Leader Blues

Wednesday, August 17, 2005

EDITORIAL >> Highway spoils

President Bush signed the 2005 highway bill, the largest pork barrel in American history, and proclaimed it a great economic stimulus.
The Arkansas Highway Commission, which normally is eager for every highway dollar it can get, considered it a mixed blessing.

Taxpayers, if they understood it, would have an even unkinder description.
Nearly everyone loves road building. Few of us believe our highways are good enough, which is why gasoline tax increases always pass by big margins in the legislature and voters never punish lawmakers for voting for them.
As the president remarked, they do create jobs and stimulate the economy.

President Bush has pretended to be a hawk on deficit spending, but in practice only Franklin Roosevelt and Lyndon Johnson rival him as a spender.

The highway bill spends $684 billion over five years; last week, Bush ceremoniously signed a bill giving $14.5 billion in subsidies and tax favors to energy companies. It is all money that the government doesn’t have.
We suspect that most Americans are forgiving about the overall highway spending.

A little of the money will reach every precinct whether its needs are great or not. Our little section of the state will not be entirely bereft of largesse, thanks to Reps. Vic Snyder and Marion Berry.
Each of them nailed down a little less than $40 million in what are called “earmarks,” money designated by members of Congress for specific projects in their districts that may or may not be on the list of priorities of state transportation commissions.

A splendid new thoroughfare to the Wal-Mart distribution center or a replacement for the little Tilly Willy Bridge outside Fayetteville are not among the national transportation priorities and the state Highway Commission does not list either as among the urgent needs of the state, but Rep. John Boozman of Springdale got them in the bill as his share of the booty.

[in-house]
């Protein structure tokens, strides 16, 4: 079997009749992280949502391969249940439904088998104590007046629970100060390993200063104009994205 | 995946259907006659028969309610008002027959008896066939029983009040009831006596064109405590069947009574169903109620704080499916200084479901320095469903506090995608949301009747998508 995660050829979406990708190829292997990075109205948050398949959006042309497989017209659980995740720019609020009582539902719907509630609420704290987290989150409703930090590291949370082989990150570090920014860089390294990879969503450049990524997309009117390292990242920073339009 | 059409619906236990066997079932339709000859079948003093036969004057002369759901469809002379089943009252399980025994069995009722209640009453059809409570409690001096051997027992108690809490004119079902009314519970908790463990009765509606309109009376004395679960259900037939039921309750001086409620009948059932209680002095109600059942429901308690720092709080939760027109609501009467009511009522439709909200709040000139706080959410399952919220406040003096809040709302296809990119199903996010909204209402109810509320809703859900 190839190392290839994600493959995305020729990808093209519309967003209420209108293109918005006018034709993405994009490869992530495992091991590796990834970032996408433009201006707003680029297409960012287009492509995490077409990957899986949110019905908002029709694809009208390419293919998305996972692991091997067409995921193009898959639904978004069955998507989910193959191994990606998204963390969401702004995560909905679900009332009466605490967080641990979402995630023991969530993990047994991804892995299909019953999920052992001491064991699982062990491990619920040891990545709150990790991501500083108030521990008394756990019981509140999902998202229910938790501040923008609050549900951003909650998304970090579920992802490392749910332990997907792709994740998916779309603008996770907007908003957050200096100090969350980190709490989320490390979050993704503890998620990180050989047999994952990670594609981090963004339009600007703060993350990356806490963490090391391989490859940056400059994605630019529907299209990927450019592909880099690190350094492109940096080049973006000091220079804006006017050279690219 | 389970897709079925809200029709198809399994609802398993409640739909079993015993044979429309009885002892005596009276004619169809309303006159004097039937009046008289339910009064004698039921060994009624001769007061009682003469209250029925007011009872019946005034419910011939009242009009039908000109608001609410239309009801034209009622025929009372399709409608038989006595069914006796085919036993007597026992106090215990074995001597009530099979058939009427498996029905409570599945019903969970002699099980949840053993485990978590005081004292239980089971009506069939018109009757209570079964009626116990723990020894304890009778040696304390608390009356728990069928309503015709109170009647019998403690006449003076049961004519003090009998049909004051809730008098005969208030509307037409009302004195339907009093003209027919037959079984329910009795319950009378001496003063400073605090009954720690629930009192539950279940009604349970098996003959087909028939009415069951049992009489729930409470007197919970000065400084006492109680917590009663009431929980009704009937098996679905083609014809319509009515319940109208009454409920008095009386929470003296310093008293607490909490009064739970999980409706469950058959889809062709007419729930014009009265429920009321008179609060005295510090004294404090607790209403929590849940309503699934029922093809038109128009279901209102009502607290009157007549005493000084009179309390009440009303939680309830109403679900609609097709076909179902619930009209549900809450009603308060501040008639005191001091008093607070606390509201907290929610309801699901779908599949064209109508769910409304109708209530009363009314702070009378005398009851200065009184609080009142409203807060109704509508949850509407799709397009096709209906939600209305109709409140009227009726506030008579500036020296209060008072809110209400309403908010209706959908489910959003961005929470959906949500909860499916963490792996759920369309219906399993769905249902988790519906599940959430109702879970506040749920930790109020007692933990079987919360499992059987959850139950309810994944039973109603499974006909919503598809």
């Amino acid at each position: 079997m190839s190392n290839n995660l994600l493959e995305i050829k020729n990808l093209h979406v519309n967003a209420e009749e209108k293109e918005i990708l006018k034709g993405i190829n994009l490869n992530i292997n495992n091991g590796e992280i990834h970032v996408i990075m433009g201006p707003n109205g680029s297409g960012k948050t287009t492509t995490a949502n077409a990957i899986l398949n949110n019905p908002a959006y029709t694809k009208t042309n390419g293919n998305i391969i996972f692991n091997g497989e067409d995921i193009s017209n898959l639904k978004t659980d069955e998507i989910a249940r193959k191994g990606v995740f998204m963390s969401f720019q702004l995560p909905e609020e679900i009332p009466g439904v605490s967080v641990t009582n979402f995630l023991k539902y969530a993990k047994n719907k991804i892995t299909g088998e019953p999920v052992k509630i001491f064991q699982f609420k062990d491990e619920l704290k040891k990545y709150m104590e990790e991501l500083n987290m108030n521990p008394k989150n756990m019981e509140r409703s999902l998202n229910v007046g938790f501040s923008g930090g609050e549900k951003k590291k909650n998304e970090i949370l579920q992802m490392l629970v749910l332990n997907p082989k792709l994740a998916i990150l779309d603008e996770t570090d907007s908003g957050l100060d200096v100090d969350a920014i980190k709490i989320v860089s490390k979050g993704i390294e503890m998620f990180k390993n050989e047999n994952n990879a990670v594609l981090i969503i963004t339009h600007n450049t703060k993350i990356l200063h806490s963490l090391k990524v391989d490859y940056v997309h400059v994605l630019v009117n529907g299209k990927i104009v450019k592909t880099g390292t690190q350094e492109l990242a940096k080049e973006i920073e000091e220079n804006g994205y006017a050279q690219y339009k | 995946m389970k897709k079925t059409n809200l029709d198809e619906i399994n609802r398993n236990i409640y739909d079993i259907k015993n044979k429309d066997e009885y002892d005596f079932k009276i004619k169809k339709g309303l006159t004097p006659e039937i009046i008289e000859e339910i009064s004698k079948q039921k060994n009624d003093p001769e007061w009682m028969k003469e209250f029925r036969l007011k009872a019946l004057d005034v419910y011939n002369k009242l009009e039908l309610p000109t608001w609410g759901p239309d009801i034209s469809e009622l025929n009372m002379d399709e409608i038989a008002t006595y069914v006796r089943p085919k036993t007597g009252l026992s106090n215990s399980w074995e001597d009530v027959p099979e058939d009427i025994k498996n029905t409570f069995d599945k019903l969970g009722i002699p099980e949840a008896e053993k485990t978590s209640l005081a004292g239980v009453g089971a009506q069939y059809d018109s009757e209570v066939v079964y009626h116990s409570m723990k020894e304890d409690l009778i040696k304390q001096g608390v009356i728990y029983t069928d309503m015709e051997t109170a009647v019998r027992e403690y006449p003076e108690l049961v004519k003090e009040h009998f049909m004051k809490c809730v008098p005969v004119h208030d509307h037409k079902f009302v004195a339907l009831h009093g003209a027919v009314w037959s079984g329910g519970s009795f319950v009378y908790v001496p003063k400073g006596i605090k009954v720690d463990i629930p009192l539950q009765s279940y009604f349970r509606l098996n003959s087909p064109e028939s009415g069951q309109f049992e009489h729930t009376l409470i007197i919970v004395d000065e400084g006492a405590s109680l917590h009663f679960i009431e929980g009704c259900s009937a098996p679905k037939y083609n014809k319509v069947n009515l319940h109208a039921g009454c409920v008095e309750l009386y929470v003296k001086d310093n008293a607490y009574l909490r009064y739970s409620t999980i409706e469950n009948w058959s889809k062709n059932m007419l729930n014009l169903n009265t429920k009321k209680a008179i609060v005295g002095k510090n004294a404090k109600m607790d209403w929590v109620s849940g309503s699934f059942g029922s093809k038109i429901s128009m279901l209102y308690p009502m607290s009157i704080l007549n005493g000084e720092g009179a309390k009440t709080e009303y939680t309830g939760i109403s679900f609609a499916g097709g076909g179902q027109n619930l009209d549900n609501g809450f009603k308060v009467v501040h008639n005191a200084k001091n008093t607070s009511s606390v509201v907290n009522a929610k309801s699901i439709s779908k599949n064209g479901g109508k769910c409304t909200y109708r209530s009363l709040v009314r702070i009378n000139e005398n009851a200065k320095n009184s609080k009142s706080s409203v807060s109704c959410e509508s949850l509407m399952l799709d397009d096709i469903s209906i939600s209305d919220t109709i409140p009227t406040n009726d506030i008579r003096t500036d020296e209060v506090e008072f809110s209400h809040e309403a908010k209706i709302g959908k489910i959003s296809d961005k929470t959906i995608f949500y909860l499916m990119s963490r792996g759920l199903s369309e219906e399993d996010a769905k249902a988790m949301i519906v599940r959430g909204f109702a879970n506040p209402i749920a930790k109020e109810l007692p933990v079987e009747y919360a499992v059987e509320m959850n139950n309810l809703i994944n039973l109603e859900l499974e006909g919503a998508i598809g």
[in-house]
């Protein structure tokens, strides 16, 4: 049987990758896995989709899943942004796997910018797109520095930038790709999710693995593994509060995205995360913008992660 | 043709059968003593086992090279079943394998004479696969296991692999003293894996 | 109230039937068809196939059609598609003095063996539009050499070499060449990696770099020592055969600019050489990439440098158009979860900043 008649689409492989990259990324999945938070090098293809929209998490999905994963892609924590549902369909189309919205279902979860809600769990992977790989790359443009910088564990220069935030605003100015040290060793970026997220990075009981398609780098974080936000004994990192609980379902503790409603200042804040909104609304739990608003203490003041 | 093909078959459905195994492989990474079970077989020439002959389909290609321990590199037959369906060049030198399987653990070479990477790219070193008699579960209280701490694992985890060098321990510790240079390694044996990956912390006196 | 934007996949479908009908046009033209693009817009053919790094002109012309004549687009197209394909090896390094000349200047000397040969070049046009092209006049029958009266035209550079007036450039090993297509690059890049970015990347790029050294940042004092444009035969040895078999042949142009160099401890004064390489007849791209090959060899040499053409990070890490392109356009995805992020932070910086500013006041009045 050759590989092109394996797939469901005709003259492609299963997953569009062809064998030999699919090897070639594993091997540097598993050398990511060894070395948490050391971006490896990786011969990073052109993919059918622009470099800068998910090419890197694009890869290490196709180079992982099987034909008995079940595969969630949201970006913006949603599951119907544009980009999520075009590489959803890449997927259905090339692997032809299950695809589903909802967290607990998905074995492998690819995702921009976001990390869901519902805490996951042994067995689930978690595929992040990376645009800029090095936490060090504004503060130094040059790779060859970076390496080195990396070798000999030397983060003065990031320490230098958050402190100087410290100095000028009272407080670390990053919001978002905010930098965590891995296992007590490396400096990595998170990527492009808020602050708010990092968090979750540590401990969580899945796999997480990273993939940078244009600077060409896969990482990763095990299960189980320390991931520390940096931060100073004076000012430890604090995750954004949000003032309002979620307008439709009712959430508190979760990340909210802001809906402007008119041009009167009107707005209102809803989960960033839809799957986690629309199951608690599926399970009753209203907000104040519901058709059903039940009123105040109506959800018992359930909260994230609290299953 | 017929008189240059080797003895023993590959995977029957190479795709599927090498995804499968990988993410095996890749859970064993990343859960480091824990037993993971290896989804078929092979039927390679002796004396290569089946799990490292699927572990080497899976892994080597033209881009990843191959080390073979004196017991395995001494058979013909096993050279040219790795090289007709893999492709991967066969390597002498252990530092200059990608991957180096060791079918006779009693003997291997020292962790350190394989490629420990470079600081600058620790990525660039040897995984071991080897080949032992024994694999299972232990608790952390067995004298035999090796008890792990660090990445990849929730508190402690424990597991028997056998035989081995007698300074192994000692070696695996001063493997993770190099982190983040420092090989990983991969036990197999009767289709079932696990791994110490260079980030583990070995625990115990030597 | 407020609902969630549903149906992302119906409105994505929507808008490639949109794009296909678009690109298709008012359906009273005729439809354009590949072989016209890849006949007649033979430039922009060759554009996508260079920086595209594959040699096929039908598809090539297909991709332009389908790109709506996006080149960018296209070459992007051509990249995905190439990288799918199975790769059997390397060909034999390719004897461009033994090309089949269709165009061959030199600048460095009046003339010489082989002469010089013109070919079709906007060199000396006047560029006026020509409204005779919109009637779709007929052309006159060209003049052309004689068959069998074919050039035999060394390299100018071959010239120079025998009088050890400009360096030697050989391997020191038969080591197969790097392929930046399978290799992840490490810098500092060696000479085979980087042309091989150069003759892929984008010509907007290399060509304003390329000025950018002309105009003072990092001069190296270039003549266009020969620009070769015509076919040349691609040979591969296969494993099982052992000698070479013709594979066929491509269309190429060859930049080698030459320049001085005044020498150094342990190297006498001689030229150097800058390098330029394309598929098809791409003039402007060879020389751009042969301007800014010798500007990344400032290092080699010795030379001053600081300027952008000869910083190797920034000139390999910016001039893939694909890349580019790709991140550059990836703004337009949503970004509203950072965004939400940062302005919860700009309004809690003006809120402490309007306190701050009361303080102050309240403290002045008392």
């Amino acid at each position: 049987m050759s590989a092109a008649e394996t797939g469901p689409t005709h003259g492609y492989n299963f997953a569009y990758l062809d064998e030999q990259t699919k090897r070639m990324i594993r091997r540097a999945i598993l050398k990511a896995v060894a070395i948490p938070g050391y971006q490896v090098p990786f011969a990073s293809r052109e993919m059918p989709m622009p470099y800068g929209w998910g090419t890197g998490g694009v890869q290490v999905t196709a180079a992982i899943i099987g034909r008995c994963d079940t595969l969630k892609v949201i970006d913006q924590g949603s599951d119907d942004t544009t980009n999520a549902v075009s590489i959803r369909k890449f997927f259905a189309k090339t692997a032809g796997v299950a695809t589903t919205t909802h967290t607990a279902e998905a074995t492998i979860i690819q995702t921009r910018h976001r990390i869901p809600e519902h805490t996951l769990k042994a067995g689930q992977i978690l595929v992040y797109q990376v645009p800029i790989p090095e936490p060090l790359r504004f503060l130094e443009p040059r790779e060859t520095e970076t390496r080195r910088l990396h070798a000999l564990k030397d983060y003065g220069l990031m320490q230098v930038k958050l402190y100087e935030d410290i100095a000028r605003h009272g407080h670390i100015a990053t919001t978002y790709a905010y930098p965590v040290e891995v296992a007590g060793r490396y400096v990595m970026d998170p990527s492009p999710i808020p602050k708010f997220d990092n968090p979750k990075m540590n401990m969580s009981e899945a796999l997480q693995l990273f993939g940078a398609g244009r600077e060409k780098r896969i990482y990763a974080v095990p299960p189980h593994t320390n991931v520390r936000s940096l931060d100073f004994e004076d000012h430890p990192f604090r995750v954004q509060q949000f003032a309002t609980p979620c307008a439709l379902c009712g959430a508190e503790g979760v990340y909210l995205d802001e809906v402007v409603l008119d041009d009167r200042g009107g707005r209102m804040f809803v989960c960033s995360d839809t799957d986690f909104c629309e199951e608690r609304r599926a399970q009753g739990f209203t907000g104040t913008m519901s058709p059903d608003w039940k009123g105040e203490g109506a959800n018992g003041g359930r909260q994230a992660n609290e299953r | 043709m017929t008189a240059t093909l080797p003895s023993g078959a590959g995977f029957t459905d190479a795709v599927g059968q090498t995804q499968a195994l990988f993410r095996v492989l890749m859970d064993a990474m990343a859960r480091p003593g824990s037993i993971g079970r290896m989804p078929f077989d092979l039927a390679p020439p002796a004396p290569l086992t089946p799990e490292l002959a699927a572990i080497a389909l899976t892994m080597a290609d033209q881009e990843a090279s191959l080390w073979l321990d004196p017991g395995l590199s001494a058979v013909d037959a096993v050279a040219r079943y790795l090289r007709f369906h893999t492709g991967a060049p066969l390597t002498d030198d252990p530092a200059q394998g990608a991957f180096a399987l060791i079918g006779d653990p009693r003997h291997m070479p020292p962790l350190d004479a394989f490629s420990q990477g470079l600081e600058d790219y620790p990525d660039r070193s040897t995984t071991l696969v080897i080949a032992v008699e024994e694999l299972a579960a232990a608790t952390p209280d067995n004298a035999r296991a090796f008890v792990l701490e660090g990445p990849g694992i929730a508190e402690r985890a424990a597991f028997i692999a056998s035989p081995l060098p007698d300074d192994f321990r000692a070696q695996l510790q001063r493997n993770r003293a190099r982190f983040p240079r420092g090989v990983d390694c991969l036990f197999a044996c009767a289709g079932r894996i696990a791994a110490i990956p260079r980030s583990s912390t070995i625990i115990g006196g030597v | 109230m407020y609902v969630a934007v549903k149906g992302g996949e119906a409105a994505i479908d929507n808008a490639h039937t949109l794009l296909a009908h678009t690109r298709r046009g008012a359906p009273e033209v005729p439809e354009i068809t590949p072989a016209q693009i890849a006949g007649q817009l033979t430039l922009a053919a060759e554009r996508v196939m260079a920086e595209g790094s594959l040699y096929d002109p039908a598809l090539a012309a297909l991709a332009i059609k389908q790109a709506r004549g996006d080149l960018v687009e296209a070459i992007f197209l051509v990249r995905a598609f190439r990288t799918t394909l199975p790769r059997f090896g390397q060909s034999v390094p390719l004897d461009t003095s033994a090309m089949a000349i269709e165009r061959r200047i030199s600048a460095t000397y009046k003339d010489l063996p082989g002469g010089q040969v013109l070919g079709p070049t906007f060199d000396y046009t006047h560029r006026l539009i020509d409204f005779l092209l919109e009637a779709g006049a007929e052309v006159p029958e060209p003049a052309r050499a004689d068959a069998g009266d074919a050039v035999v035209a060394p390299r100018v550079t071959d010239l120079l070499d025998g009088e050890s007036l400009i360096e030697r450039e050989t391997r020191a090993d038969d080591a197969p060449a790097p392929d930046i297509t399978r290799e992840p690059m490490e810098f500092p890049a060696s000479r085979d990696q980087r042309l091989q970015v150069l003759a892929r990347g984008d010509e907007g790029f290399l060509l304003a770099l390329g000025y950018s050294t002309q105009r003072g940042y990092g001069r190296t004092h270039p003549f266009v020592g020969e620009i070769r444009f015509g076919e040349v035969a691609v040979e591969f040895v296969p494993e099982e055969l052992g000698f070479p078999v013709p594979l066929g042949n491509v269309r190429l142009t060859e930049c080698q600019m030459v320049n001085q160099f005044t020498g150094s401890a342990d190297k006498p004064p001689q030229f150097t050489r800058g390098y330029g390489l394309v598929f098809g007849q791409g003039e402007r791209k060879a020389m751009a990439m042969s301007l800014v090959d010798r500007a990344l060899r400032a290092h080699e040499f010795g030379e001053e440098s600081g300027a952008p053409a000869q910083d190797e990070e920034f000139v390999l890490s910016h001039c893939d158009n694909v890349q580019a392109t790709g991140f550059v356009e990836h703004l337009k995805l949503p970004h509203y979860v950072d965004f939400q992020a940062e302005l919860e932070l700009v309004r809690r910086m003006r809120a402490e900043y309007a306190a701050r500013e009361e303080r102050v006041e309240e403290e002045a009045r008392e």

That is the system that should offend every American, yet does not bother members of Congress. It is the gold version of the General Improvement Fund enacted by the Arkansas General Assembly, which has been attacked in court, so far successfully, by Jacksonville’s Mike Wilson.

Every member of the legislature is allotted a sum of the taxpayers’ money and designates little projects around their districts that will curry favor with one or another group of constituents. It is nothing more than a campaign slush fund for lawmakers contributed unknowingly by taxpayers.
So are the “earmarked” billions in the federal highway act.

More powerful members of Congress get the big bucks for their little districts. What is left is divided under a system that plays favorites (Republicans ahead of Democrats, seniors ahead of freshmen) but gives at least a little money to everyone to keep them quiet. It works.

The president went to the district of House Speaker Dennis Hastert of DeKalb, Ill., to sign the bill. Part of Hastert’s pork was $207 million for a splendid parkway across the rural counties in his district. Hastert and two big Republican lawmakers from districts without big transportation needs got $2.3 billion in “earmarked” projects.
That is more than all the state of Arkansas will get for all its federal highway aid, both pet earmarked projects and regular matching aid, for the next five years. Not even Vic Snyder would say that was unfair.

The Arkansas Highway Commission was pleased that the state will get a nice increase in aid the new five years although the commissioners thought it would be far better if the earmarks were eliminated and all the money came directly to the state to meet its most urgent needs.
The distortions were no more obvious than in California where the Republican Ways and Means Committee chairman, Bill Thomas, got money for a marginal road project that amounted to more than $1,000 a resident, while Los Angeles with a daily traffic gridlock matched few places in the world, got less than $60 a person.

Almost from the beginning of the republic, public works have furnished political spoils, but the projects were always accorded some importance to the country, or to the state.

When a boulevard to Wal-Mart is a strategic national need or sidewalks in Bigelow are a vital state concern you know that pretense is no longer necessary.

The public interest will not get in the way of politics.